Foreign demand for goods adds to air blight
Study reveals connection between emissions and goods for export
Manufacturing goods in China for export contributes significantly to the country's severe air pollution problem, a recent study showed.
The research, conducted by nine Chinese and international scholars, showed that in a sample year, 2006, about 36 percent of sulfur dioxide, 27 percent of nitrogen oxides and 22 percent of carbon monoxide that was emitted by human activities came from economic processes related to exports.
And 21 percent of those emissions were tied to China's exports to the United States. The same year, 23 to 34 percent of sulfate particulate concentrations in East China were tied to export-related emissions.
"Consumption, production and pollution are related. Production of goods is to supply consumption, and at the same time it leads to pollution. We would like to look at air pollution from a consumption perspective, as an alternative to the previous production-based view," Lin Jintai, lead author of the paper and professor at Peking University, told China Daily on Wednesday.
Looking at emissions from the perspective of where goods are consumed helps elaborate the roles of different countries in global air pollutant emissions and transport, Lin said.
"We hope our study can shed some light on how China and other countries can better understand each other and strengthen cooperation in fighting against pollution," Lin said.
Air pollution is of concern globally, as some of the pollutants originating in one country can be carried by winds to other countries.
The paper, published in the US-based Proceedings of the National Academy of Sciences on Monday, said 3 to 10 percent of sulfate concentrations in the western US in 2006 were related to China's production of goods for export.
The paper said the US outsourcing of manufacturing to China may have led to cleaner air in the eastern US, and the resulting increase in Chinese emissions may have somehow led to reduced air quality in the western US.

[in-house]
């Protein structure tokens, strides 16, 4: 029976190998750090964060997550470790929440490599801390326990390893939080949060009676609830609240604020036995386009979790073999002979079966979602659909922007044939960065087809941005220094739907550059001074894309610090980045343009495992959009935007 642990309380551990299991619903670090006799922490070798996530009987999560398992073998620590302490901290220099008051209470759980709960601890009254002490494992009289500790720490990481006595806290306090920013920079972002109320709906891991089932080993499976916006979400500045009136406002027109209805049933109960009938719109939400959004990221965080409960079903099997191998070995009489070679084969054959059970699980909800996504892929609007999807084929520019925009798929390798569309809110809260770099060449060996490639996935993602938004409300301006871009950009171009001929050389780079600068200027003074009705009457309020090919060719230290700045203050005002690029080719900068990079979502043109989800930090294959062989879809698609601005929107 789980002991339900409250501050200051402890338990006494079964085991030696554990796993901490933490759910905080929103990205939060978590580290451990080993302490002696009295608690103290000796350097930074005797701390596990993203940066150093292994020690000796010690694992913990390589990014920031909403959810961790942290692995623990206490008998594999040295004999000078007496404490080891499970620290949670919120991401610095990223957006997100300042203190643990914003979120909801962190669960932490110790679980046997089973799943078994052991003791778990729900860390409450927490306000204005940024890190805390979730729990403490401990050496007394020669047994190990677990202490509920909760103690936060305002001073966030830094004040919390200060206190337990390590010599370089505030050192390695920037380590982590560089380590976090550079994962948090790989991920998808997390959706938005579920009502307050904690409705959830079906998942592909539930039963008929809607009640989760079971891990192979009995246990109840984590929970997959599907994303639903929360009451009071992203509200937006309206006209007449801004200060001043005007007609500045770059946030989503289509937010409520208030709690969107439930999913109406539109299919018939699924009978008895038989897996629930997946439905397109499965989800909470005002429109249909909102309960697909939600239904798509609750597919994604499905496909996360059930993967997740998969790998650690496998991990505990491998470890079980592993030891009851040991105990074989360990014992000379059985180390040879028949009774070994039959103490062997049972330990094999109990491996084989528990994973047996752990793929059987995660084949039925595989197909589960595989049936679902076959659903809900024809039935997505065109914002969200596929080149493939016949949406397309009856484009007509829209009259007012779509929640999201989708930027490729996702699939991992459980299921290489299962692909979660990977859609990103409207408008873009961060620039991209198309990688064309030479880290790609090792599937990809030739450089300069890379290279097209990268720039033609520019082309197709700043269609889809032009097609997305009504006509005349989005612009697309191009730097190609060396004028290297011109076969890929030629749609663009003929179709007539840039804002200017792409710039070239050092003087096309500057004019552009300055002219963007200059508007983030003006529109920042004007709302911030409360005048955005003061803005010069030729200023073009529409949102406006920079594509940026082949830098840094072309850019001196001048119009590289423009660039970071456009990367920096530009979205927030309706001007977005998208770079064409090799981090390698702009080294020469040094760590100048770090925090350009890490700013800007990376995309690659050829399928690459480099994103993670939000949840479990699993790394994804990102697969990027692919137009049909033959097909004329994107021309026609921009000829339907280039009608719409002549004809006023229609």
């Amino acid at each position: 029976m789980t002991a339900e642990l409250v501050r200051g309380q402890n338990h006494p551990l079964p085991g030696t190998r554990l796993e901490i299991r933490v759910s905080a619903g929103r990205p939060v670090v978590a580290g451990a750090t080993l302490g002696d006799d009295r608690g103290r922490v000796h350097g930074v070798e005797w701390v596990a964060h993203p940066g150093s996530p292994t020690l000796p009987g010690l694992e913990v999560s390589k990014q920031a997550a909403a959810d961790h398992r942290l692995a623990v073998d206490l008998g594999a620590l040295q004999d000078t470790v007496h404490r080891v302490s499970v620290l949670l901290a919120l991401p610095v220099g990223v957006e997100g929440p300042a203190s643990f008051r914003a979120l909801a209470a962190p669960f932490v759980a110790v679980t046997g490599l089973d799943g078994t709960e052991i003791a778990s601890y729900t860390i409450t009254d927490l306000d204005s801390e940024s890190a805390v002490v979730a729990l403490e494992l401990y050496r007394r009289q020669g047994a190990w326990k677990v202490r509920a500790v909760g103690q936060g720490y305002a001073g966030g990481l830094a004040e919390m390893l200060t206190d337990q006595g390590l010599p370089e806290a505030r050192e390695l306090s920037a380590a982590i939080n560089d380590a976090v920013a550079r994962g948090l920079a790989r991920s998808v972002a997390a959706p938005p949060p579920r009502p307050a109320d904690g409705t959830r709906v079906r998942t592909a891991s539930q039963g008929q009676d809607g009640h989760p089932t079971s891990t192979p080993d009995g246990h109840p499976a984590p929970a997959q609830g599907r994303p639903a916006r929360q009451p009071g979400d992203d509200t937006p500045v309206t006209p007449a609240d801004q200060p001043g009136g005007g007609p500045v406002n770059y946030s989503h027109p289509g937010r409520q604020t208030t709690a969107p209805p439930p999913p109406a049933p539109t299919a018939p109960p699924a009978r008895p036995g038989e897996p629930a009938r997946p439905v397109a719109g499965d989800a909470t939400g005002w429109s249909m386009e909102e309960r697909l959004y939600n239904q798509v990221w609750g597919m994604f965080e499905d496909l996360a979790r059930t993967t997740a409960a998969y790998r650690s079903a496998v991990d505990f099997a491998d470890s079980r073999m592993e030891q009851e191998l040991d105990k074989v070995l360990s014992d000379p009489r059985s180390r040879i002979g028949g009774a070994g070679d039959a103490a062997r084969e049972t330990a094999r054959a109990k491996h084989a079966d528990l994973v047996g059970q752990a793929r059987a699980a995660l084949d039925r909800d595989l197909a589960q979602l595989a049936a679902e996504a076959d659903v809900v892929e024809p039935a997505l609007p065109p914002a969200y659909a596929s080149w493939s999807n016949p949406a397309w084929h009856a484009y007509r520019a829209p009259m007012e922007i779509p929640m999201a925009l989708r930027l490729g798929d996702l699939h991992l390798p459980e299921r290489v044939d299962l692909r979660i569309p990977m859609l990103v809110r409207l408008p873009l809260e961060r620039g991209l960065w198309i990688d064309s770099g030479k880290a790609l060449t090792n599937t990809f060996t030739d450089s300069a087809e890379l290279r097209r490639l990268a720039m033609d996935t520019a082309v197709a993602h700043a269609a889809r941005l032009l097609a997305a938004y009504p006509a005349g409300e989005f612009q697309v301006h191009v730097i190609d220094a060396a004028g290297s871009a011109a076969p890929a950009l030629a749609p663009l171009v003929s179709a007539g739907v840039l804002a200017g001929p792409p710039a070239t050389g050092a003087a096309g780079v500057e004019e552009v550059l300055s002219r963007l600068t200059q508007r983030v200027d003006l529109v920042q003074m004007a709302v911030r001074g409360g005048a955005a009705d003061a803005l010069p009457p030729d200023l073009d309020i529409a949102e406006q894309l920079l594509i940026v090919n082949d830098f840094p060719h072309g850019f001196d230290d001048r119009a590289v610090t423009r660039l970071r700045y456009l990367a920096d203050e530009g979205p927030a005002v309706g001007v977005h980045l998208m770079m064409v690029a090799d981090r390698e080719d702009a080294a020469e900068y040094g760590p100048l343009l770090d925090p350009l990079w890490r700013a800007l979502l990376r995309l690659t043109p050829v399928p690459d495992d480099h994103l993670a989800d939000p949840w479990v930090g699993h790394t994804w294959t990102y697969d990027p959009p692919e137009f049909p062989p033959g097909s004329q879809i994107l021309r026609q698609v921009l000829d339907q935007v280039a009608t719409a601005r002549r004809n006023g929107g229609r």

This has had an overall beneficial effect for US public health due to the much denser population in the eastern US.
As smog in China is raising public concern and even causing worries for its neighbors, including South Korea and Japan, over the effects of air pollution, the findings are likely to trigger discussion between governments and academics about how the heavy-consuming nations can help producing countries cut air pollution.
Steven Davis, a co-author of the study and an earth system scientist at the University of California, said in a statement about the study that given the complaints about how Chinese pollution is corrupting other countries' air, the paper showed that "there may be plenty of blame to go around".
China has been the world's largest exporter since 2009, with the total value of China's exports reaching $2.21 trillion in 2013, according to the General Administration of Customs.
As the country's foreign trade is booming, air pollution is worsening in China, with a series of measurements being taken by central and local authorities to tackle pollution.
In 2013, smog hit Jiangsu, Anhui, Zhejiang, Henan, Hebei, Beijing and Tianjin for more than 100 days, twice the usual level, according to the 2013 China Climate Bulletin released by the China Meteorological Administration.
Edited by: Zhang Jiang
Source: China Daily USA